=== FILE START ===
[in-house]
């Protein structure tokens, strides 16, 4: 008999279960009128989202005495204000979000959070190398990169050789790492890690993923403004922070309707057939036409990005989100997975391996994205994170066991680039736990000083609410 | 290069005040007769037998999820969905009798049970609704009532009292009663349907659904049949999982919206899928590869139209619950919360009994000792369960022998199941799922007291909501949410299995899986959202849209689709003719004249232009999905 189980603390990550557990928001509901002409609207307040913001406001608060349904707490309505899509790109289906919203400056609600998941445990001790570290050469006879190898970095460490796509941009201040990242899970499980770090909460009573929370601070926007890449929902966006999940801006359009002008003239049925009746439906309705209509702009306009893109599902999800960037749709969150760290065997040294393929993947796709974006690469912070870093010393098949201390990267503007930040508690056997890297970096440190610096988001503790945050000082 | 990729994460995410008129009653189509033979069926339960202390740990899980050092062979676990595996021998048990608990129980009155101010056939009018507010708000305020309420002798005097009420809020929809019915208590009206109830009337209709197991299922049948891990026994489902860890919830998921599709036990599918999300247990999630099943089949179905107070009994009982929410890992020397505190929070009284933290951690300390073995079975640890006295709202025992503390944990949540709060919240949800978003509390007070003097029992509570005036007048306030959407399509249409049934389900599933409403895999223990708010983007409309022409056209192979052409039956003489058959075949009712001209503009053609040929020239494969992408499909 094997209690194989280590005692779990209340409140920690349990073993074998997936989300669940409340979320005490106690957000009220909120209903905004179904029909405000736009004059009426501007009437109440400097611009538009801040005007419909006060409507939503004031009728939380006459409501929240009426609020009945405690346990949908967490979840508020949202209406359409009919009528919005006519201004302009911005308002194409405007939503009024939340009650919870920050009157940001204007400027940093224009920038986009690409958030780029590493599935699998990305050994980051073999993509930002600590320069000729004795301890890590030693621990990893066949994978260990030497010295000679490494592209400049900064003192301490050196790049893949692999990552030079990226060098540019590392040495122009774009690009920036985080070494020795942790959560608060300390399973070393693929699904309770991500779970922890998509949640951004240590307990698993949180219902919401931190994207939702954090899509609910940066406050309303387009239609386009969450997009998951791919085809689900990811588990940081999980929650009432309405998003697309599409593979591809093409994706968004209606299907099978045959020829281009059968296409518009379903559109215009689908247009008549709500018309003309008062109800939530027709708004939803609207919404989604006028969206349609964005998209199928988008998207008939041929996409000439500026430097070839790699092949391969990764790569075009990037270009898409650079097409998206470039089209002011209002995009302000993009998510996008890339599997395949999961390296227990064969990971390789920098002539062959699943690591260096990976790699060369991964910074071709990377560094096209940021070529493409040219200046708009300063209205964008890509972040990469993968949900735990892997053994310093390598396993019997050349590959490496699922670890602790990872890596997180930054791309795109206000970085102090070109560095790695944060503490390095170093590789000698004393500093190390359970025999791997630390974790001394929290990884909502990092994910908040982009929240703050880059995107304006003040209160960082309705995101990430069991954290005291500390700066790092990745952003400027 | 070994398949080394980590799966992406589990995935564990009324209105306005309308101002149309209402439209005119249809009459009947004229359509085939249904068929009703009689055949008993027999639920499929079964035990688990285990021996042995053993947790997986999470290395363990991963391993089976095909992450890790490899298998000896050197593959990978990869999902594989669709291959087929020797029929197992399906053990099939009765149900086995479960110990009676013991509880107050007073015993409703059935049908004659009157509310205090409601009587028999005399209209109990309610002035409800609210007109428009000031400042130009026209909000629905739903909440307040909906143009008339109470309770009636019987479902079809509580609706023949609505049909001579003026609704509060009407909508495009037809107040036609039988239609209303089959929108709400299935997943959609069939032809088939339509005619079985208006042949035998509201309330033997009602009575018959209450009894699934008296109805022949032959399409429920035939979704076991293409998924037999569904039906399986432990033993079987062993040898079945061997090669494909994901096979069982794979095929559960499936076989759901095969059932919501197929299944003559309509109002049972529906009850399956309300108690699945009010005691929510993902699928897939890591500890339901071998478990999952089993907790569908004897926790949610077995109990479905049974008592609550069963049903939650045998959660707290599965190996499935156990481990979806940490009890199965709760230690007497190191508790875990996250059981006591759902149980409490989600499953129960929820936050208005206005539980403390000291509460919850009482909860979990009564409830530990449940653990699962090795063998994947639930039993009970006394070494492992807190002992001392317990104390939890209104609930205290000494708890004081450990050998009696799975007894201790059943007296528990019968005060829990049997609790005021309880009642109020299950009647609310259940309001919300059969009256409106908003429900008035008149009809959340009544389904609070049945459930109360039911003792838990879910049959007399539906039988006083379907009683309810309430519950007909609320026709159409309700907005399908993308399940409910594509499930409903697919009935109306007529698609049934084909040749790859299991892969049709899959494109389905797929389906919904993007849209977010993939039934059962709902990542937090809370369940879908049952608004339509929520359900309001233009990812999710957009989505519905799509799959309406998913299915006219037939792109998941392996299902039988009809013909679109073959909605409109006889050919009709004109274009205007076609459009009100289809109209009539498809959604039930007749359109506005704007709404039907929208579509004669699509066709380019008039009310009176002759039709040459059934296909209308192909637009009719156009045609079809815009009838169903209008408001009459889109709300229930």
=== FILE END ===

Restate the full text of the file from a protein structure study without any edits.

[in-house]
């Protein structure tokens, strides 16, 4: 008999279960009128989202005495204000979000959070190398990169050789790492890690993923403004922070309707057939036409990005989100997975391996994205994170066991680039736990000083609410 | 290069005040007769037998999820969905009798049970609704009532009292009663349907659904049949999982919206899928590869139209619950919360009994000792369960022998199941799922007291909501949410299995899986959202849209689709003719004249232009999905 189980603390990550557990928001509901002409609207307040913001406001608060349904707490309505899509790109289906919203400056609600998941445990001790570290050469006879190898970095460490796509941009201040990242899970499980770090909460009573929370601070926007890449929902966006999940801006359009002008003239049925009746439906309705209509702009306009893109599902999800960037749709969150760290065997040294393929993947796709974006690469912070870093010393098949201390990267503007930040508690056997890297970096440190610096988001503790945050000082 | 990729994460995410008129009653189509033979069926339960202390740990899980050092062979676990595996021998048990608990129980009155101010056939009018507010708000305020309420002798005097009420809020929809019915208590009206109830009337209709197991299922049948891990026994489902860890919830998921599709036990599918999300247990999630099943089949179905107070009994009982929410890992020397505190929070009284933290951690300390073995079975640890006295709202025992503390944990949540709060919240949800978003509390007070003097029992509570005036007048306030959407399509249409049934389900599933409403895999223990708010983007409309022409056209192979052409039956003489058959075949009712001209503009053609040929020239494969992408499909 094997209690194989280590005692779990209340409140920690349990073993074998997936989300669940409340979320005490106690957000009220909120209903905004179904029909405000736009004059009426501007009437109440400097611009538009801040005007419909006060409507939503004031009728939380006459409501929240009426609020009945405690346990949908967490979840508020949202209406359409009919009528919005006519201004302009911005308002194409405007939503009024939340009650919870920050009157940001204007400027940093224009920038986009690409958030780029590493599935699998990305050994980051073999993509930002600590320069000729004795301890890590030693621990990893066949994978260990030497010295000679490494592209400049900064003192301490050196790049893949692999990552030079990226060098540019590392040495122009774009690009920036985080070494020795942790959560608060300390399973070393693929699904309770991500779970922890998509949640951004240590307990698993949180219902919401931190994207939702954090899509609910940066406050309303387009239609386009969450997009998951791919085809689900990811588990940081999980929650009432309405998003697309599409593979591809093409994706968004209606299907099978045959020829281009059968296409518009379903559109215009689908247009008549709500018309003309008062109800939530027709708004939803609207919404989604006028969206349609964005998209199928988008998207008939041929996409000439500026430097070839790699092949391969990764790569075009990037270009898409650079097409998206470039089209002011209002995009302000993009998510996008890339599997395949999961390296227990064969990971390789920098002539062959699943690591260096990976790699060369991964910074071709990377560094096209940021070529493409040219200046708009300063209205964008890509972040990469993968949900735990892997053994310093390598396993019997050349590959490496699922670890602790990872890596997180930054791309795109206000970085102090070109560095790695944060503490390095170093590789000698004393500093190390359970025999791997630390974790001394929290990884909502990092994910908040982009929240703050880059995107304006003040209160960082309705995101990430069991954290005291500390700066790092990745952003400027 | 070994398949080394980590799966992406589990995935564990009324209105306005309308101002149309209402439209005119249809009459009947004229359509085939249904068929009703009689055949008993027999639920499929079964035990688990285990021996042995053993947790997986999470290395363990991963391993089976095909992450890790490899298998000896050197593959990978990869999902594989669709291959087929020797029929197992399906053990099939009765149900086995479960110990009676013991509880107050007073015993409703059935049908004659009157509310205090409601009587028999005399209209109990309610002035409800609210007109428009000031400042130009026209909000629905739903909440307040909906143009008339109470309770009636019987479902079809509580609706023949609505049909001579003026609704509060009407909508495009037809107040036609039988239609209303089959929108709400299935997943959609069939032809088939339509005619079985208006042949035998509201309330033997009602009575018959209450009894699934008296109805022949032959399409429920035939979704076991293409998924037999569904039906399986432990033993079987062993040898079945061997090669494909994901096979069982794979095929559960499936076989759901095969059932919501197929299944003559309509109002049972529906009850399956309300108690699945009010005691929510993902699928897939890591500890339901071998478990999952089993907790569908004897926790949610077995109990479905049974008592609550069963049903939650045998959660707290599965190996499935156990481990979806940490009890199965709760230690007497190191508790875990996250059981006591759902149980409490989600499953129960929820936050208005206005539980403390000291509460919850009482909860979990009564409830530990449940653990699962090795063998994947639930039993009970006394070494492992807190002992001392317990104390939890209104609930205290000494708890004081450990050998009696799975007894201790059943007296528990019968005060829990049997609790005021309880009642109020299950009647609310259940309001919300059969009256409106908003429900008035008149009809959340009544389904609070049945459930109360039911003792838990879910049959007399539906039988006083379907009683309810309430519950007909609320026709159409309700907005399908993308399940409910594509499930409903697919009935109306007529698609049934084909040749790859299991892969049709899959494109389905797929389906919904993007849209977010993939039934059962709902990542937090809370369940879908049952608004339509929520359900309001233009990812999710957009989505519905799509799959309406998913299915006219037939792109998941392996299902039988009809013909679109073959909605409109006889050919009709004109274009205007076609459009009100289809109209009539498809959604039930007749359109506005704007709404039907929208579509004669699509066709380019008039009310009176002759039709040459059934296909209308192909637009009719156009045609079809815009009838169903209008408001009459889109709300229930």